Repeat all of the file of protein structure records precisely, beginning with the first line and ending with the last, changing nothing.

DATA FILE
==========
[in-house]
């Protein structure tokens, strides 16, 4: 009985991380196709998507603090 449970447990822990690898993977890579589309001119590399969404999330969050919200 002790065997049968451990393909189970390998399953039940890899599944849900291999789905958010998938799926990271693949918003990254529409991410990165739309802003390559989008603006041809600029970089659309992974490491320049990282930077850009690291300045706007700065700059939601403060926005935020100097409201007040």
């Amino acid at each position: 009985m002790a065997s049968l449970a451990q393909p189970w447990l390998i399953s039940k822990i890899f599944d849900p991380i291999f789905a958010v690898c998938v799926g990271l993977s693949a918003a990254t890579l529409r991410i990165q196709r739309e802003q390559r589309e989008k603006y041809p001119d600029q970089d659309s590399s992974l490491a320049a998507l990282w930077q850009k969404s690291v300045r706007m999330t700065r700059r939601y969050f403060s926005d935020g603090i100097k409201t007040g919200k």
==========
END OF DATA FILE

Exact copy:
[in-house]
């Protein structure tokens, strides 16, 4: 009985991380196709998507603090 449970447990822990690898993977890579589309001119590399969404999330969050919200 002790065997049968451990393909189970390998399953039940890899599944849900291999789905958010998938799926990271693949918003990254529409991410990165739309802003390559989008603006041809600029970089659309992974490491320049990282930077850009690291300045706007700065700059939601403060926005935020100097409201007040």
């Amino acid at each position: 009985m002790a065997s049968l449970a451990q393909p189970w447990l390998i399953s039940k822990i890899f599944d849900p991380i291999f789905a958010v690898c998938v799926g990271l993977s693949a918003a990254t890579l529409r991410i990165q196709r739309e802003q390559r589309e989008k603006y041809p001119d600029q970089d659309s590399s992974l490491a320049a998507l990282w930077q850009k969404s690291v300045r706007m999330t700065r700059r939601y969050f403060s926005d935020g603090i100097k409201t007040g919200k």